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The state and HannahGrace



The state and HannahGrace

In the article “Gone,” your paper referenced the passing of HannahGrace. This child is an example of just how broken the Division of Children and Family Services has become. It is remarkable that more tragedies have not reached the front pages of the Arkansas Times. Over and over again, a politician will talk about cleaning up the mess at “DHS.” Over and over again, children are mistreated by their parents, or their foster parents. Over and over again, children in this state die needlessly. HannahGrace's story is a preventable story.

My experience of the past year with DCFS has been nothing but negative. People who were hired to fix problems are forced out because they want change. The public has been lulled into a false sense of well-being. Those people up there at the Division of Children and Family Services must know what they are doing because they wouldn't have those high-paying jobs if they didn't, right?! Yet, they don't have the experience or qualifications for their positions. Very few of the top people even know anything about child welfare policy.

How do they get away with their ignorance? Well, they tell people what they want to be true and hope you don't check on it. They go to the legislature to submit the child fatality reports and don't bring anyone to answer questions. They count on the fact that the only citizens who are affected by their incompetent decisions are those who are economically and educationally disadvantaged. DCFS counts on the fact that they can outspend you and outlast any critic.

The governor's liaison to DHS, Joyce Dees, admitted to me in a phone conversation that she had no experience or education in child welfare. DCFS is run by a director who has no knowledge of child welfare policy, laws or regulation. Cecile Blucker's degree and background are in finance. The deputy director of the division has no knowledge or background in child welfare.

Janie Huddleston's experience and education is in early childhood education (kindergarten and pre-school). All the members of the staff lack appropriate training and education. I want a job I don't have the qualifications or the experience for, especially if it is paying $80,000 plus.

Finally, last year when I was testifying before the House Committee responsible for these areas, I was confronted by Connie Tanner. Ms. Tanner told me that she was the one responsible for training the judges. Yet, both Ms. Tanner and Lisa McGee, attorney for DHS, incorrectly testified to the legislative committee about the laws regarding visitation in other states. Further, they persisted in telling legislators, incorrectly, that this law would not impact courts in this state. Either these individuals are incompetent or were lying to a legislative committee. It took me about 24 hours to disprove many of their statements. Some legislators have actually stepped up to the plate. They include Mike Burris, Dawn Creekmore and Johnnie Roebuck.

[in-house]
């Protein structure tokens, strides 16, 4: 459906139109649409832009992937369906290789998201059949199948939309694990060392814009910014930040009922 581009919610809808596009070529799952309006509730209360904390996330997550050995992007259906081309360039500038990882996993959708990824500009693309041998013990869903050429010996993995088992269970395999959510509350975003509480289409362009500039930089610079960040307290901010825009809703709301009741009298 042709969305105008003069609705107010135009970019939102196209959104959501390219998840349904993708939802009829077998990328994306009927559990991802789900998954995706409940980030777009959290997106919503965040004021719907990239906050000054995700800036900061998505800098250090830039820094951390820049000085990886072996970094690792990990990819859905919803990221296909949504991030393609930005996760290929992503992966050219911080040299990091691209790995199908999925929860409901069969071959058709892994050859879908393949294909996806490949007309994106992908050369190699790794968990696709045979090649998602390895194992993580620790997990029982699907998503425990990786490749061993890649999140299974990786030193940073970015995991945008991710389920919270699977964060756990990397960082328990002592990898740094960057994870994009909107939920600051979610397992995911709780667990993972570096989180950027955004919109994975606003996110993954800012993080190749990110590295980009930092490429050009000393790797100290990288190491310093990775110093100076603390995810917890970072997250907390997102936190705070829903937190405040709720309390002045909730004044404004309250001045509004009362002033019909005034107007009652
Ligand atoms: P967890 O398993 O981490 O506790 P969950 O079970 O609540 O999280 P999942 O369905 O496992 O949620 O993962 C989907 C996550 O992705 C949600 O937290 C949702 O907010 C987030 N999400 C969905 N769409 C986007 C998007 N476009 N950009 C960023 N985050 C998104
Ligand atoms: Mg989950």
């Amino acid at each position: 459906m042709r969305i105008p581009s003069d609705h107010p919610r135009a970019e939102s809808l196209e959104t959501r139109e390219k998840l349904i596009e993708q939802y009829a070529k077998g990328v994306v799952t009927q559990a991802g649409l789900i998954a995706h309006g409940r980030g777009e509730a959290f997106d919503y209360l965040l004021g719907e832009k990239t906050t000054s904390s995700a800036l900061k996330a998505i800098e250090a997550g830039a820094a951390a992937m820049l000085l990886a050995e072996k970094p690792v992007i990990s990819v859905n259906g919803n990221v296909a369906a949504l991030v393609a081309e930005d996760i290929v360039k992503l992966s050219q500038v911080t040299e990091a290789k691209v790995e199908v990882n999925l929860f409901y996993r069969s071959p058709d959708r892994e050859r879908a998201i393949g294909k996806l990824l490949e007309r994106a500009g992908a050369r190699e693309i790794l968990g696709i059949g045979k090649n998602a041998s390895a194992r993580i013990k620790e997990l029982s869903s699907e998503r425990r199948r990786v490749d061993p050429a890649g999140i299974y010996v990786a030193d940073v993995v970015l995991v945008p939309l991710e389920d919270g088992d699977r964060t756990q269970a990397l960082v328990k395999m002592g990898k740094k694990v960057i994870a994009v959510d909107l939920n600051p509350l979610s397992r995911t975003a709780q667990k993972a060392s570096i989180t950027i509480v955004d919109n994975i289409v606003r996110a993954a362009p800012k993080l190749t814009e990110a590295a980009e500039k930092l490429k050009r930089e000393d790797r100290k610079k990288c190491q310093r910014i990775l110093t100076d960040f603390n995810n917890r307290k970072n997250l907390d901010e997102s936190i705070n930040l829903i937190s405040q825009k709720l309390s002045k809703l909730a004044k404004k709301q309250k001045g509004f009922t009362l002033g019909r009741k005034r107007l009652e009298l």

So what we have here is a perfect storm of untrained, inexperienced and/or untruthful individuals who are in control of the state's child welfare system. When is this going to stop? When are children going to be protected? When will Governor Beebe finally take the reins of power and clean house over there? When will the legislators finally have enough? When will we start paying trained, educated people to handle matters of life and death of children?

Jo Ann Coleman, M.A., J.D.
Little Rock

Thank you for reporting the egregious case of HannahGrace Dowdie.

As a long-time advocate for “children left behind,” any child's death is a time of grief. When a child dies as a possible result of the actions of state agency or the judiciary, my grief is followed by the desire to understand what happened in order to make needed improvements. This understanding cannot be acquired with the constant veil of secrecy surrounding fatalities of children in the state's custody, or as a result of the state's decision-making. Nor do I value the response that some government official or agency is “looking into the matter.” I deeply appreciate confidentiality for protection of the children, but the public's need to understand what happened should not be ignored. I ask the public to show your concern by asking your legislators for an investigation, with full transparency, driven by the positive intent to improve the practices and policies of these agencies.

I have witnessed many dependency-neglect cases where the decisions seemed to have been made before the hearing began. I have witnessed incivilities directed at parents, foster parents and relative caregivers, including an instance where the DCFS attorney moved to the far end of the table and turned his chair away from the parent in a case conference, stating he did not need to look or speak to the parent. I have seen potential foster parents who were indicated as a possible placement for a family member's child rearrange their lives in order to meet the standards for fostering, only to be denied. I have seen grandparents and other relatives treated with contempt and disdain by some caseworkers, similar to the description by Hannah's foster parents who described the new caseworker as unwilling to shake hands.

As Jim Casey, founder of the Annie E. Casey Foundation, was fond of saying, we need to be “constructively dissatisfied.”

Dee Ann Newell, M.A.
Little Rock

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